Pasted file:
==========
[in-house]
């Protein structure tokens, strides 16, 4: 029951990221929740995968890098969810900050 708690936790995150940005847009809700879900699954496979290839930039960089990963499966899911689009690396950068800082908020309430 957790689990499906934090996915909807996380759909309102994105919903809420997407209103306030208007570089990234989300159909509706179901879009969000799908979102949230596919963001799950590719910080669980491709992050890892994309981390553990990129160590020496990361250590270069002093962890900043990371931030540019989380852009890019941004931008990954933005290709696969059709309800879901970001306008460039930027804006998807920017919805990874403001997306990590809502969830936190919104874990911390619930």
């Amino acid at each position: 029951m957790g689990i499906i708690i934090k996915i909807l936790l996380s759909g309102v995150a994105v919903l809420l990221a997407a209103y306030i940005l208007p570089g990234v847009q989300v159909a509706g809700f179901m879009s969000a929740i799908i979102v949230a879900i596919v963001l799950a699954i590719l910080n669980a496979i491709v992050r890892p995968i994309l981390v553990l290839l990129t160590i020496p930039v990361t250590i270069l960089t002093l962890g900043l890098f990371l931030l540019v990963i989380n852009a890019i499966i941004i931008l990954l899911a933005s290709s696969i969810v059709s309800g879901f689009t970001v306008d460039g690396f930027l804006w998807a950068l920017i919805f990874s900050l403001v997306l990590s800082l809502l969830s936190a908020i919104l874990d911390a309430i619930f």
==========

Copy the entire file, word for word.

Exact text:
[in-house]
């Protein structure tokens, strides 16, 4: 029951990221929740995968890098969810900050 708690936790995150940005847009809700879900699954496979290839930039960089990963499966899911689009690396950068800082908020309430 957790689990499906934090996915909807996380759909309102994105919903809420997407209103306030208007570089990234989300159909509706179901879009969000799908979102949230596919963001799950590719910080669980491709992050890892994309981390553990990129160590020496990361250590270069002093962890900043990371931030540019989380852009890019941004931008990954933005290709696969059709309800879901970001306008460039930027804006998807920017919805990874403001997306990590809502969830936190919104874990911390619930």
């Amino acid at each position: 029951m957790g689990i499906i708690i934090k996915i909807l936790l996380s759909g309102v995150a994105v919903l809420l990221a997407a209103y306030i940005l208007p570089g990234v847009q989300v159909a509706g809700f179901m879009s969000a929740i799908i979102v949230a879900i596919v963001l799950a699954i590719l910080n669980a496979i491709v992050r890892p995968i994309l981390v553990l290839l990129t160590i020496p930039v990361t250590i270069l960089t002093l962890g900043l890098f990371l931030l540019v990963i989380n852009a890019i499966i941004i931008l990954l899911a933005s290709s696969i969810v059709s309800g879901f689009t970001v306008d460039g690396f930027l804006w998807a950068l920017i919805f990874s900050l403001v997306l990590s800082l809502l969830s936190a908020i919104l874990d911390a309430i619930f």